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Fintech regulatory sandbox in the offing in Korea

Could blockchain projects benefit from sandbox scheme?

  • Shin Eun-dong
  • 2019-01-25 16:48:56
Fintech regulatory sandbox in the offing in Korea
Kwon Dae-young, head of the financial innovation bureau at the Financial Services Commission, speaks at a briefing session on the fintech regulatory sandbox system in D.Camp, southern Seoul, Friday. /Shin Eun-dong

The Financial Services Commission held a briefing session Friday ahead of the Special Law on Financial Innovation Support and the regulatory sandbox system that will go into effect on April 1. Still, however, it remains to be seen whether blockchain companies and cryptocurrency projects will benefit from the regulatory sandbox scheme.

The top financial regulator organized the meeting to gather feedbacks on the Korean government’s fintech policies at D.Camp in southern Seoul. “This year will be a precious period to promote fintech. We will strive to connect fintech with the capital market by softening regulation through sandbox,” said Kwon Dae-young, head of the financial innovation bureau at the FSC.

The Special Law on Financial Innovation Support is intended to exempt or shelve financial firms and fintech startups from various regulations. Its major contents include innovative financial services (regulatory sandbox), designated agents, swift confirmation of regulations, commissioned tests and budgetary support.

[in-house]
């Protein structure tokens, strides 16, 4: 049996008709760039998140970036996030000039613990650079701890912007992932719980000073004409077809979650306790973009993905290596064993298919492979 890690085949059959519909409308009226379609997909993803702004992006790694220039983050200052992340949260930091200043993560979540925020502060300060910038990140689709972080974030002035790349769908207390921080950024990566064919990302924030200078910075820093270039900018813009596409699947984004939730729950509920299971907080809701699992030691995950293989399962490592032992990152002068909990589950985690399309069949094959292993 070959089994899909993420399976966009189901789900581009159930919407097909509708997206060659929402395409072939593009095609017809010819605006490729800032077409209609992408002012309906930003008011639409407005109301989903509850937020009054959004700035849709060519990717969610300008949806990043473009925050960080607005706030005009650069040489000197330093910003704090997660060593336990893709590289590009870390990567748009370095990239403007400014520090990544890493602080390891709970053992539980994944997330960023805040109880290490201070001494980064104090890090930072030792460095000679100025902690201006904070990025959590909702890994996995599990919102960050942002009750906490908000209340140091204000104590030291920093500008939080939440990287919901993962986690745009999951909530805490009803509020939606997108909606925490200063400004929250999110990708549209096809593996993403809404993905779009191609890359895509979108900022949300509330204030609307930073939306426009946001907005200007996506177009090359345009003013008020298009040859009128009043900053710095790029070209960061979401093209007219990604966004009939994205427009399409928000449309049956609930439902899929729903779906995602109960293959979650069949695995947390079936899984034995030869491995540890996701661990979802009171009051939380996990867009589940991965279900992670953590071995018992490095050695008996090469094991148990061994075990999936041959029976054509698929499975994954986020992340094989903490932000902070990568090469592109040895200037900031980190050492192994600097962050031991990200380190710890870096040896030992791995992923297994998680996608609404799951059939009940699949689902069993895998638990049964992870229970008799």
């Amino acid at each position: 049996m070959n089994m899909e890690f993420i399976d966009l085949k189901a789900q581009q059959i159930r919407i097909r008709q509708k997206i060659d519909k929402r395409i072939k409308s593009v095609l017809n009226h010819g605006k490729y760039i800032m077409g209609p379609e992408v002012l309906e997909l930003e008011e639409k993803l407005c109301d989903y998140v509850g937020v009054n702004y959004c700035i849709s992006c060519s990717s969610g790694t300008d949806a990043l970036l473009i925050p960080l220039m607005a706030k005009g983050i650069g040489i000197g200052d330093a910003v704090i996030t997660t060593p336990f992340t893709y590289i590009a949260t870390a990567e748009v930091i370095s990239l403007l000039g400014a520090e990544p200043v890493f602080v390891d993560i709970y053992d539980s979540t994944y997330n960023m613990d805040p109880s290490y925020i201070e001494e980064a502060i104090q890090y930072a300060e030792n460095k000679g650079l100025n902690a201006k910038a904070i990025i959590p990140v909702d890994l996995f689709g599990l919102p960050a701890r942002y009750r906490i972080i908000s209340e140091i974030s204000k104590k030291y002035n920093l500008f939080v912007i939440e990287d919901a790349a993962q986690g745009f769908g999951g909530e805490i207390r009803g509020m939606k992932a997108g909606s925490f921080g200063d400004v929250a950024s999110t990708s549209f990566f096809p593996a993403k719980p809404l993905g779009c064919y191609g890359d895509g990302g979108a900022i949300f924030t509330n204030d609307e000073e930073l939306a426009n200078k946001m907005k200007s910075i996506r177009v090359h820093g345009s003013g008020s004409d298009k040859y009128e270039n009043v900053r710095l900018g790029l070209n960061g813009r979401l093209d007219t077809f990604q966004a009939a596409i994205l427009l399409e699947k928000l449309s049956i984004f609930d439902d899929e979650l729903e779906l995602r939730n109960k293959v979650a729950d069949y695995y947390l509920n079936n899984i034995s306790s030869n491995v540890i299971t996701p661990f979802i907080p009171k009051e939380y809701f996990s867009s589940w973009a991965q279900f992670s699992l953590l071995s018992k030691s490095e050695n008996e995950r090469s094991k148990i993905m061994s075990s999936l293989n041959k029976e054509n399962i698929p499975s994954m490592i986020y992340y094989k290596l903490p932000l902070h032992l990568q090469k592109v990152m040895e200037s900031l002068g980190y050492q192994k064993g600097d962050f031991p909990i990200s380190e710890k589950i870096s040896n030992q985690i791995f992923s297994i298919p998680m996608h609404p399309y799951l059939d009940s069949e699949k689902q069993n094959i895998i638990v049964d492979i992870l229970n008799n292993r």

Fintech regulatory sandbox in the offing in Korea
More than 300 financial workers attended the briefing session Friday. /Shin Eun-dong

The financial regulatory sandbox is a mechanism that would allow companies to test innovative financial services for markets and consumers by applying exceptions. Specifically, they can offer innovative financial services without separate financial licenses within the given framework. Exceptions can be applied if there are no relevant laws and it’s inappropriate to apply related rules to innovative financial services. That’s why the blockchain community, which pleaded for regulation, has keen interest in this scheme.

In the meeting, however, the FSC evaded answering questions concerning blockchain and cryptocurrencies. Asked whether blockchain firms could be chosen for the pertaining sandbox, Kwon drew a clear line, saying, “We don’t block the application for sandbox itself but it’s necessary to ponder things about cryptocurrencies.” He went a step further to say, “Some projects exploit solely blockchain technology without cryptocurrencies. This has been adopted by a few financial firms.”

Blockchain startups, which had counted on the simplification of licensing rules and eased qualifications in the law, expressed regrets. “Blockchain was hardly mentioned in today’s meeting. There seems to be no progress in the financial sector except nurturing talented people,” said an official at a blockchain startup who attended the meeting.

Blockchain companies keep knocking on the door of the FSC. An official at InstaPay that developed InstaCoin said, “We applied for an innovative financial service last year, but to no avail. We will try once again this year.” Some blockchain-powered projects reportedly have been filed since the government began to review innovative financial services Jan. 21.

Meanwhile, some blockchain startups are beginning to apply for the sandbox scheme in the information and communication technology (ICT) sector. On Jan. 17, MOIN, a blockchain remittance system developer based on Stellar, filed with the Ministry of Science and ICT for temporary permission and test exemption, demanding that blockchain-based remittance services can register as “small-sum remittance firms.” /edshin@decenter.kr


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